Joan Harrison (screenwriter)

From Wikipedia, the free encyclopedia
Jump to navigation Jump to search

Joan Harrison
Born (1907-06-26)26 June 1907
Guildford, Surrey, England
Died 14 August 1994(1994-08-14) (aged 87)
London, England
Occupation Film and television producer, screenwriter

Joan Harrison (26 June 1907 – 14 August 1994) was an English screenwriter and producer for motion pictures and television.

Biography[edit]

Joan Harrison, second from left, at dinner with the Hitchcocks (August 24, 1937)

Born in Guildford, Surrey, Harrison studied at St Hugh's College, Oxford and reviewed films for the student newspaper. She also studied at the Sorbonne. In 1933, she became Alfred Hitchcock's secretary. Eventually she began reading books and scripts for him and became one of Hitchcock's most trusted associates. Harrison appears in a scene in Hitchcock's original version of The Man Who Knew Too Much (1934), eating dinner with Peter Lorre's character. She was among the screenwriters for the film Jamaica Inn (1939) based on the novel by Daphne du Maurier.

When Hitchcock moved to Hollywood in March 1939 to begin his contract with David O. Selznick to direct films, Harrison went with him as an assistant and writer.[1] She continued contributing to the screenplays for Hitchcock's films Rebecca (1940), also adapted from a du Maurier novel, Foreign Correspondent (1940), Suspicion (1941), and Saboteur (1942). She was also credited as one of the screenwriters for Dark Waters (1944).

Harrison was an uncredited screenwriter for Ride the Pink Horse (1947) and Your Witness (1950). She became a film producer with Phantom Lady (1944),[2] and produced such films as The Strange Affair of Uncle Harry (1945), Nocturne (1946), Ride the Pink Horse (1947), and They Won't Believe Me (1947). At the time, she was one of only three female producers in Hollywood, the others being Virginia Van Upp and Harriet Parsons.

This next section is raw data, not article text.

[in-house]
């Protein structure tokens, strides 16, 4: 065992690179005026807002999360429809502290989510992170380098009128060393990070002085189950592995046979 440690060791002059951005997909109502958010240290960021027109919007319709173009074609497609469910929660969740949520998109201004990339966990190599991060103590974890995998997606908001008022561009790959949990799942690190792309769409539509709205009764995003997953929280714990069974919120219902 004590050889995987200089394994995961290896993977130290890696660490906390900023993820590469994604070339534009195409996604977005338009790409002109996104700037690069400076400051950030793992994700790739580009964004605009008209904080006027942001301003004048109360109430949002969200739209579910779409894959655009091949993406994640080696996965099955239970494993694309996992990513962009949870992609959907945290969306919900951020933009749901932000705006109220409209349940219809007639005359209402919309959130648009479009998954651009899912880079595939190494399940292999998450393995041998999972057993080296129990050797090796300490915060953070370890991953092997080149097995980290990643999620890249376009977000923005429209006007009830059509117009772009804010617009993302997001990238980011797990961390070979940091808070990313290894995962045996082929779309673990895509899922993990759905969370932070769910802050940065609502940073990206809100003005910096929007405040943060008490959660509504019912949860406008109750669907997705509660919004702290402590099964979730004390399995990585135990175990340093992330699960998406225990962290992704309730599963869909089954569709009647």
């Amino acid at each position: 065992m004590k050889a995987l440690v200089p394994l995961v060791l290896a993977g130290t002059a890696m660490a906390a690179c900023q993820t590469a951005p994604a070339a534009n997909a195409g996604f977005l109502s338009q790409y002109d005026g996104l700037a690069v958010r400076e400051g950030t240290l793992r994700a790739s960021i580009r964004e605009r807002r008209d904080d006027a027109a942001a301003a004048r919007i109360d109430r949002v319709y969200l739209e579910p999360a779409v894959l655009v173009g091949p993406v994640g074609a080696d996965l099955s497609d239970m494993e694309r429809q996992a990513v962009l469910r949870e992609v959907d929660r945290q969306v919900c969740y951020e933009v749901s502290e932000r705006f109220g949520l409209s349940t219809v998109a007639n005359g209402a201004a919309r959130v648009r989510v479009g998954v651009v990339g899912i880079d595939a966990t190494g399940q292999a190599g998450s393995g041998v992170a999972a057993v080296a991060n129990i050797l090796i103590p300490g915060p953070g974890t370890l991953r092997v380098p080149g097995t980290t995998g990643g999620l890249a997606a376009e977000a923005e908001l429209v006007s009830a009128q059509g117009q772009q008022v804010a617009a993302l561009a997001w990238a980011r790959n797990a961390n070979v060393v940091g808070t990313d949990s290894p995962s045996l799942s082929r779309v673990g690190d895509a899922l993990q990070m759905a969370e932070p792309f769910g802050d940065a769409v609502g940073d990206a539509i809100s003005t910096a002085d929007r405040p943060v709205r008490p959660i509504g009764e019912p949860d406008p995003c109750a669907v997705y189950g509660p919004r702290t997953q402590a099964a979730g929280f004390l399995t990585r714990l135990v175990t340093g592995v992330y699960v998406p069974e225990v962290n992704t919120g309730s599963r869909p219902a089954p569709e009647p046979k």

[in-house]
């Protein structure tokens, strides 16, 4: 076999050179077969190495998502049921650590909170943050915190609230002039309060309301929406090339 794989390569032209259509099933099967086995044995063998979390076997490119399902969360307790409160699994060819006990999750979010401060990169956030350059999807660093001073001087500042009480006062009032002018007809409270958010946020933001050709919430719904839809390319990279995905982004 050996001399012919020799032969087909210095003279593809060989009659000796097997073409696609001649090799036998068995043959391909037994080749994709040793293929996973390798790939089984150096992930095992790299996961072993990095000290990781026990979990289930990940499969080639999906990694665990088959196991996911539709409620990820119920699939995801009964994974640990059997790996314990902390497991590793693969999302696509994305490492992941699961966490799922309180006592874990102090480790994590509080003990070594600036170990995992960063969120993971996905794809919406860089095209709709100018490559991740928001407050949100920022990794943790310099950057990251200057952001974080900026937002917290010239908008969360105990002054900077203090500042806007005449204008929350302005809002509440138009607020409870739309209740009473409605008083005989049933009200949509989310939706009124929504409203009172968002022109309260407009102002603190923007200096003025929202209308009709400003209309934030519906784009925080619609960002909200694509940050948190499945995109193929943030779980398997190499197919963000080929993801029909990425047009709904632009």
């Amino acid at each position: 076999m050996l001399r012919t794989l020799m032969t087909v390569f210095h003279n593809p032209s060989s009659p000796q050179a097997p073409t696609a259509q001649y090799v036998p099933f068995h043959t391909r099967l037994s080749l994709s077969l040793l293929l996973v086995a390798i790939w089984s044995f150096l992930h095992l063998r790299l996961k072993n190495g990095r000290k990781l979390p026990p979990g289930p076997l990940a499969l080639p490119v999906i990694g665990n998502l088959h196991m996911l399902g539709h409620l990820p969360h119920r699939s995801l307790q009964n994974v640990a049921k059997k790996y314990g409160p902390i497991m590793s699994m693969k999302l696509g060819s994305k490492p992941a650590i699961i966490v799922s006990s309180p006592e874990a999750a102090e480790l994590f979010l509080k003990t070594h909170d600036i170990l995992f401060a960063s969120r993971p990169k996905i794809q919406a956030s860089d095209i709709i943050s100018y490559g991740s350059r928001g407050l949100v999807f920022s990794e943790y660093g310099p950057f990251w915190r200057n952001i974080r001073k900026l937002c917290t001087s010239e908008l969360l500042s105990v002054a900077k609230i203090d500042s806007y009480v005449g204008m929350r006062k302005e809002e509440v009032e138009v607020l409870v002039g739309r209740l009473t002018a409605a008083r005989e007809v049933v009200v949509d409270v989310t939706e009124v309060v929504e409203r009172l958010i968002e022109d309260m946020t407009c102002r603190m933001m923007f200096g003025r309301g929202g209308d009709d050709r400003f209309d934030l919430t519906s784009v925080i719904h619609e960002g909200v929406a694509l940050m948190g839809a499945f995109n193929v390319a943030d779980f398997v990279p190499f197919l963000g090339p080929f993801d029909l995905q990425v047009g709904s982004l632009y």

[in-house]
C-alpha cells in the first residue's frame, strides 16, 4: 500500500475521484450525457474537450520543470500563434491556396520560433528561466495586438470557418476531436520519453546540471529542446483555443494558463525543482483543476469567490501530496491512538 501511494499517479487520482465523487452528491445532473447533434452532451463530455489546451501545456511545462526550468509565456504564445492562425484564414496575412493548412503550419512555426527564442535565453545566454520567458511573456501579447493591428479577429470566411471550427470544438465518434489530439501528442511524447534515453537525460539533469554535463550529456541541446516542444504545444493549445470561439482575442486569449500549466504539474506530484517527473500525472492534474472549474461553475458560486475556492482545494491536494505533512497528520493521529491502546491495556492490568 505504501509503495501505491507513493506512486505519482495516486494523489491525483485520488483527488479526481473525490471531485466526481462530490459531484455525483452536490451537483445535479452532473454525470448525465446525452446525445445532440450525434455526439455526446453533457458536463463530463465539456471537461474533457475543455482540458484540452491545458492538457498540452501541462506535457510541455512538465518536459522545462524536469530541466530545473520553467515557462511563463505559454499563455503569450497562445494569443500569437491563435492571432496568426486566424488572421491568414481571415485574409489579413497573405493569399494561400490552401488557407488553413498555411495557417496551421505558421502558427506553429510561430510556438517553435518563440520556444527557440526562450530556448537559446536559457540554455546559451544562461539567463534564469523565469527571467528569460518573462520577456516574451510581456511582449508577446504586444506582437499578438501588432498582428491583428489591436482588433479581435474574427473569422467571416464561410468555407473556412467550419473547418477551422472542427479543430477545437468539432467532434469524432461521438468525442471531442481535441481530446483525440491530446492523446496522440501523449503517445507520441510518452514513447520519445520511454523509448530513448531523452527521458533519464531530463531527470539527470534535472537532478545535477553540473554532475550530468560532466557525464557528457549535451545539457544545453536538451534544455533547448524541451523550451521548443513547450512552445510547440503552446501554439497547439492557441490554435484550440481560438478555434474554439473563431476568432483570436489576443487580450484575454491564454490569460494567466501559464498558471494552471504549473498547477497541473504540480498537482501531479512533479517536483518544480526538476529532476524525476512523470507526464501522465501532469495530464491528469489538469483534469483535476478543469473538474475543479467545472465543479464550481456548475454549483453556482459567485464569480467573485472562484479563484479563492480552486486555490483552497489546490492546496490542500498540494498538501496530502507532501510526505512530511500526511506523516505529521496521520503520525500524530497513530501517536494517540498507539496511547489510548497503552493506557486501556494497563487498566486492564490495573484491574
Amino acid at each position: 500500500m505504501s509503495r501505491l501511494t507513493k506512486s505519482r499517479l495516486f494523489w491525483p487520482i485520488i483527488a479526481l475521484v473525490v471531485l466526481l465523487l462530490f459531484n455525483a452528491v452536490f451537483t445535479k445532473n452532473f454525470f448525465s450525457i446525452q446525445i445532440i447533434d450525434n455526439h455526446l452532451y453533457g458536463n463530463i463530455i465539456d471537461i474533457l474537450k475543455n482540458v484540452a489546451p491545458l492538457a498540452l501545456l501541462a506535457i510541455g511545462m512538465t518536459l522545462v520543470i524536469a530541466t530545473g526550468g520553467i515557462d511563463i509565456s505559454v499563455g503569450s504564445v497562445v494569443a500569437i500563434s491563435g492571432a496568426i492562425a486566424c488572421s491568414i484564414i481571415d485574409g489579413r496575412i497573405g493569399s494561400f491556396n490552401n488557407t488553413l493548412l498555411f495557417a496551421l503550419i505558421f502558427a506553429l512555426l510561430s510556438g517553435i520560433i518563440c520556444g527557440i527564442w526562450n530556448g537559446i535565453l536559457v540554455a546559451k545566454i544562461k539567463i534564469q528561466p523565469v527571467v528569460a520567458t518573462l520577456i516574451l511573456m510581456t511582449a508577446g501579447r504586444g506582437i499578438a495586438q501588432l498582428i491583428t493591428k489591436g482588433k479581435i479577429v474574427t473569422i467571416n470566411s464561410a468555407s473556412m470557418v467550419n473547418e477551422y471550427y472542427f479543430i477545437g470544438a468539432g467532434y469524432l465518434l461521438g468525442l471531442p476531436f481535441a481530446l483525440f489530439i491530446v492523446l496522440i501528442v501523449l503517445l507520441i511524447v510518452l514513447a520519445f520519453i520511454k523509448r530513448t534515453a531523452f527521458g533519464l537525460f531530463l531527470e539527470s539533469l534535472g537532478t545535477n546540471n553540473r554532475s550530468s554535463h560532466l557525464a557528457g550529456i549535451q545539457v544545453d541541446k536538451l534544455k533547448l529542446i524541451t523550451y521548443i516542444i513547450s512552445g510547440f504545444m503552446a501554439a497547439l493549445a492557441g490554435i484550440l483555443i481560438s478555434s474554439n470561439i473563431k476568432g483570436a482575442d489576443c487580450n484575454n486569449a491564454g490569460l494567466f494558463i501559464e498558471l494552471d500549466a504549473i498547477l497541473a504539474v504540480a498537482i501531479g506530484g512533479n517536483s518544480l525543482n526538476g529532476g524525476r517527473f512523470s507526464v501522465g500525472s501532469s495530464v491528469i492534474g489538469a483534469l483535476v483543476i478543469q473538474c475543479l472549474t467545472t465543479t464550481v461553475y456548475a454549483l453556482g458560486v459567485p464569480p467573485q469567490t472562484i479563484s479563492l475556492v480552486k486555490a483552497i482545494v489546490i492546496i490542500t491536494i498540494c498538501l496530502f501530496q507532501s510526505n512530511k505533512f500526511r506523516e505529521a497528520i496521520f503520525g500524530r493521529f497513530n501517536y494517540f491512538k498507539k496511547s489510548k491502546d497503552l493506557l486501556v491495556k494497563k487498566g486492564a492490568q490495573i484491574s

Harrison worked in television with Hitchcock together with Norman Lloyd when she produced his TV series Alfred Hitchcock Presents. She and Lloyd were later producers on the Hammer TV anthology Journey to the Unknown, which ran for a single season in 1968.

Personal life[edit]

Harrison married author Eric Ambler in 1958 and remained married to him until her death in 1994.

Filmography[edit]

Award nominations[edit]

Year Result Award Category Film or series Notes
1941 Nominated Academy Award Best Writing, Screenplay Rebecca Shared with Robert E. Sherwood
Nominated Academy Award Best Writing, Original Screenplay Foreign Correspondent Shared with Charles Bennett

References[edit]

  1. ^ Grimes, William (24 August 1994). "Joan Harrison, a Screenwriter And Producer, Is Dead at 83". New York Times. Retrieved 11 July 2008. 
  2. ^ "The New Pictures, Feb. 28, 1944". Time. 28 February 1944. Retrieved 6 May 2010. 

External links[edit]